In an age of health hyper-awareness, society is coming round to the notion of natural interventions to prime our immune system. The past year has brought attention to our vulnerabilities and reminded us of the hidden invaders that can occupy our bodies seemingly undetected.
Many different natural health products and supplements have exploded into existence in the past couple decades. The dietary supplement industry, as of 2016, was valued at $133 billion USD worldwide, and is expected to hit upwards of $220 billion by 2022. It is important that a high degree of scientific scrutiny follow hand-in-hand with these new treatments in order for us to understand their safety and efficacy. For immune-supporting treatments, that has evidently never been more true.
Zinc is one such supplement that has gathered greater attention this year after research came to light showing a direct correlation between zinc deficiency and worsened COVID-19 outcomes.
While this came as a surprise to some, the research around zinc’s role in immune regulation has been recognized for years, with deficiencies shown to play a role in immune dysfunction, hair loss, skin lesions, poor wound healing, and mental sluggishness. Fittingly, zinc deficiency is more commonly found in the elderly and those with chronic diseases; the two groups we have come to learn are highly vulnerable to COVID-19.
As a brief overview, zinc is a micronutrient and mineral required by our bodies to carry out a number of different functions. The amount needed to maintain these functions is 11 and 8 milligrams/day for adult males and females, respectively, according to the NIH’s recommended dietary allowance (RDA) (same reference as above). The benefits of zinc for bolstering the immune system arise once it has been absorbed in the gut, filtered through the liver, and sent out through our blood to reach the various organs and tissues it will aid. This final step of entering into the cells is where our zinc sidekick makes its grand entrance.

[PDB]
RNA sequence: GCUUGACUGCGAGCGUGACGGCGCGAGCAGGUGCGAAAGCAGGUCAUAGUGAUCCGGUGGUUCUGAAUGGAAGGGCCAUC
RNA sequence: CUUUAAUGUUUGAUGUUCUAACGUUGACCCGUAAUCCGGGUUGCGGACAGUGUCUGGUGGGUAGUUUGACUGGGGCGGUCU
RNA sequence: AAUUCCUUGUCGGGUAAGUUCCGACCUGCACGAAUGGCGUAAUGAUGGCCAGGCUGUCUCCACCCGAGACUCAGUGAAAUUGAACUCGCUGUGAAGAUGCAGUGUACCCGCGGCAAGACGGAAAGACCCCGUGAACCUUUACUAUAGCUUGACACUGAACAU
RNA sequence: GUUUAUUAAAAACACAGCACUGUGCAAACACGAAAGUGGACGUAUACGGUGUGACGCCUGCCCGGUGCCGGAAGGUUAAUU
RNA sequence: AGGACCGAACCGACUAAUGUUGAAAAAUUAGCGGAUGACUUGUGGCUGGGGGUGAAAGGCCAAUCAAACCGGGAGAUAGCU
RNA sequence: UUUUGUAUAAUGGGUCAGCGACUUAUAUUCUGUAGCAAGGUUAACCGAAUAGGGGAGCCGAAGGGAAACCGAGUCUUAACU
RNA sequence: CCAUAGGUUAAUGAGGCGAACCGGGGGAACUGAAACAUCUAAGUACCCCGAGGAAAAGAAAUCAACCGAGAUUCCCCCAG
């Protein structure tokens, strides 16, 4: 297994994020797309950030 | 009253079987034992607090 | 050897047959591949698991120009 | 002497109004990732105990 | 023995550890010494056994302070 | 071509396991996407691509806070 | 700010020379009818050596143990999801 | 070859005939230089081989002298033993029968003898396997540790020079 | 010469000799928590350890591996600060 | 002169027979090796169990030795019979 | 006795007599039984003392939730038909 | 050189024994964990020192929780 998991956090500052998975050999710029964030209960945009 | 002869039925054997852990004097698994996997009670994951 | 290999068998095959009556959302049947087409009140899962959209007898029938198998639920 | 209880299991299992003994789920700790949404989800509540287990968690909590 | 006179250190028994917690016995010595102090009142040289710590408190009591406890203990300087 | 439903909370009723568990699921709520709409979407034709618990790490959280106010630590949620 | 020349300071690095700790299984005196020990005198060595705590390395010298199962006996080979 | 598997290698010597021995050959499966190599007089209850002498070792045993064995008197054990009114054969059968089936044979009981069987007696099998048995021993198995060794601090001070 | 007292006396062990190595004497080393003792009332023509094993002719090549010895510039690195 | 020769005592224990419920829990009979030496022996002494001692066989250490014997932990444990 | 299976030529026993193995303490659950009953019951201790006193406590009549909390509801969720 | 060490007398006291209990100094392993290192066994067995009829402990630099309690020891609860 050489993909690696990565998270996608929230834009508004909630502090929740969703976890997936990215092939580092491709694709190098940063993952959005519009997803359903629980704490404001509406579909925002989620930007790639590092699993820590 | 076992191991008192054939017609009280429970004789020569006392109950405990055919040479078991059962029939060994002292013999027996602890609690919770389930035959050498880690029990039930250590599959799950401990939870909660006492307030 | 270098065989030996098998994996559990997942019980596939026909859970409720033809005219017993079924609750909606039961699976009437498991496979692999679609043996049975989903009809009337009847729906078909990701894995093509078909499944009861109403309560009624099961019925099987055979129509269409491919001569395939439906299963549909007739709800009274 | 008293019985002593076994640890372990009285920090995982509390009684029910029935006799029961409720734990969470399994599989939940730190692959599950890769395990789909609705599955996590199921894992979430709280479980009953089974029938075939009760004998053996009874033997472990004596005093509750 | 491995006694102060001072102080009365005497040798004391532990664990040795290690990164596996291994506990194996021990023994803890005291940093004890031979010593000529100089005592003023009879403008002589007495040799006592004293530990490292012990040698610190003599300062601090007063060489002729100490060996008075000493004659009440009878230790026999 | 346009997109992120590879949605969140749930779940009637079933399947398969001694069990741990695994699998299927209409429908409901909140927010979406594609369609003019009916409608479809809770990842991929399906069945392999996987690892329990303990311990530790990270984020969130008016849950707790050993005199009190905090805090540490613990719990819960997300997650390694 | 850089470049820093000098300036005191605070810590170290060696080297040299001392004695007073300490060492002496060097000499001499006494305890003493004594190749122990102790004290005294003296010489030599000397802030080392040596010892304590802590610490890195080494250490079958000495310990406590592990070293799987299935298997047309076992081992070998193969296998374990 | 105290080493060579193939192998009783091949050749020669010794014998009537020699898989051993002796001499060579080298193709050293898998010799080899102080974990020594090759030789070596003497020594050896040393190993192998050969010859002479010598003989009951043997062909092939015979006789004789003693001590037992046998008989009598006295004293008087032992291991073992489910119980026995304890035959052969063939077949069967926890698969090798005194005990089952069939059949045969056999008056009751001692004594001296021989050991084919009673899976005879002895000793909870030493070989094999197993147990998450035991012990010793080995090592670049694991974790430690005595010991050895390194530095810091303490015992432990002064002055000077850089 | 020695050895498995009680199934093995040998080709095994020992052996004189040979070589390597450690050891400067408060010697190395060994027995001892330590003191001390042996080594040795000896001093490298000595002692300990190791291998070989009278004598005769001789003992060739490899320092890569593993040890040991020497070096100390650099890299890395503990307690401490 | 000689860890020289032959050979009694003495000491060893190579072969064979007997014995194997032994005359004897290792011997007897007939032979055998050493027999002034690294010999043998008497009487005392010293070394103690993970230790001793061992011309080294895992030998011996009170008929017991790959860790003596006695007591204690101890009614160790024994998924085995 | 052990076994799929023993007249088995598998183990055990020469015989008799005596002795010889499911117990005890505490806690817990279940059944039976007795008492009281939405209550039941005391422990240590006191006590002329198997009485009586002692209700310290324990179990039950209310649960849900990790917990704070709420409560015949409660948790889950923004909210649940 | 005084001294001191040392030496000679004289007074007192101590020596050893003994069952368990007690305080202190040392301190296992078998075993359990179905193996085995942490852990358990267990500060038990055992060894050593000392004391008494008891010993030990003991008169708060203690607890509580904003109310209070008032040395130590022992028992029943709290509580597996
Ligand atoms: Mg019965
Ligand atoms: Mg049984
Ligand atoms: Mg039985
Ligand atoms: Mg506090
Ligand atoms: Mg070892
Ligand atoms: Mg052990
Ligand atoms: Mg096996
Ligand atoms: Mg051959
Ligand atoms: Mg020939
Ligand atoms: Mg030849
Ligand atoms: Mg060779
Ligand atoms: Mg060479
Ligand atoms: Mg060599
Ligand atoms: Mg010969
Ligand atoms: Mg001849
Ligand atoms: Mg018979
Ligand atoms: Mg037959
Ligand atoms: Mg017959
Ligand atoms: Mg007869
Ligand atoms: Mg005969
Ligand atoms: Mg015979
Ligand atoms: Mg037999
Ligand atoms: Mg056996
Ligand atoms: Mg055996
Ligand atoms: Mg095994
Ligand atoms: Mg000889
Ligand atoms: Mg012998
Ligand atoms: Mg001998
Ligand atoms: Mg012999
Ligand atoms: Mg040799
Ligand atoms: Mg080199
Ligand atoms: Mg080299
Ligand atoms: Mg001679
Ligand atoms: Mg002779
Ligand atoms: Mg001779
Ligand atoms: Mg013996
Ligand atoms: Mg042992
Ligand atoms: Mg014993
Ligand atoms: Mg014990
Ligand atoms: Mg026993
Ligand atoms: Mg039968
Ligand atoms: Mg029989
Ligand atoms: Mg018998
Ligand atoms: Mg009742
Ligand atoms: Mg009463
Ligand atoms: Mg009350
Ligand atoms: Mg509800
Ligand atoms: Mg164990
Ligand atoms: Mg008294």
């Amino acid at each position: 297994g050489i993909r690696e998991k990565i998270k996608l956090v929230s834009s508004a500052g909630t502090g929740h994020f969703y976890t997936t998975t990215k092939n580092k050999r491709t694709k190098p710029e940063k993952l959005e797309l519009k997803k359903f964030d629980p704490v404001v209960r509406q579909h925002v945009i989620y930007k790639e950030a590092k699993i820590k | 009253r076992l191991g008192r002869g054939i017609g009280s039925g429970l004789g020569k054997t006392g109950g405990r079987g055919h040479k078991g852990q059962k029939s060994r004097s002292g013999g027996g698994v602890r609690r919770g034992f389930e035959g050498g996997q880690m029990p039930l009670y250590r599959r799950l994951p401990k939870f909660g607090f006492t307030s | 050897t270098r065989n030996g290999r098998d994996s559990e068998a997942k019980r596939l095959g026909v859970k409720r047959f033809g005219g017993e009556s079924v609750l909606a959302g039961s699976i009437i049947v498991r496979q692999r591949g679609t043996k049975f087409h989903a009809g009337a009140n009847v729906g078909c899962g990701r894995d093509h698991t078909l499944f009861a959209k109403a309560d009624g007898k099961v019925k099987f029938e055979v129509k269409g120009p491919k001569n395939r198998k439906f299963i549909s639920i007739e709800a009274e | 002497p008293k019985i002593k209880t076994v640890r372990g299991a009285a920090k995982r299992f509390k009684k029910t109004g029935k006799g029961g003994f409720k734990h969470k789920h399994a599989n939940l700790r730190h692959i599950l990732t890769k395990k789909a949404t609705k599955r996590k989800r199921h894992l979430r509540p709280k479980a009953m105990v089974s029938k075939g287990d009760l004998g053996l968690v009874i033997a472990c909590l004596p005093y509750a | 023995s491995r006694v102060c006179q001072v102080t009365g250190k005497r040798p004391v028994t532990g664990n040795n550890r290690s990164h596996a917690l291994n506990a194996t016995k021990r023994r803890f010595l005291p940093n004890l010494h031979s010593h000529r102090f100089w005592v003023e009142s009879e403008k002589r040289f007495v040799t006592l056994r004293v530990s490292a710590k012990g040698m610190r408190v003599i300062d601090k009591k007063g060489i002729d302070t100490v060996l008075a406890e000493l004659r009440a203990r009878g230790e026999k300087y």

Quercetin is a bioflavonoid found in a wide variety of plants and their fruits, most commonly in red onions and apples, and is commonly used as a supplement for its anti-allergy effects. Interestingly these anti-allergy properties, which are due to quercetin’s ability to block histamine release (just like your over-the-counter anti-histamines), are just one of the many benefits that have been studied. Another benefit may be its ability to help carry zinc into our cells.
Like the bouncer who limits people coming into the night club (remember when those used to be a thing?), there are proteins in the fatty barrier that surround each cell whose sole purpose is to control the flow of zinc in and out of the cell. Without these proteins, zinc would have no way to pass this barrier, as zinc’s electric charge is repelled by the fatty cell membrane.
One other way that zinc appears to get into the cell is by attaching to other molecules, such as quercetin. This partnership of molecules changes the properties of zinc, and makes it more compatible with the cell membrane so it can pass on through. In fact, researchers found that adding quercetin to cells with zinc increased the concentration of zinc in the cell, and found that this was not due to increased entry through the transport proteins described above (https://pubmed.ncbi.nlm.nih.gov/25050823/).
Zinc and quercetin both have immune-supporting benefits on their own (ref. 1, ref. 2, ref. 3, ref. 4), which explains some of the health benefits of foods rich in these molecules. However, there is strong reason to believe that these molecules can act synergistically when used in tandem, exerting greater effects than when either nutrient is used alone.
With a societal awareness and increased focus on preventative medicine it is perhaps these small, simple, and less celebrated (not to mention less profitable) measures that are needed to keep our immune system strong. Provided the right nutrients, sleep, exercise, and exposure (to different people and environments), our immune system can be trained to better protect us like soldiers going through combat training.
Infectious pathogens have been around much longer than us, and they are here to stay. Our future will depend on our adaptation, and not the removal and sanitization of our planet. The sooner we come to terms with this reality, the better off we will be.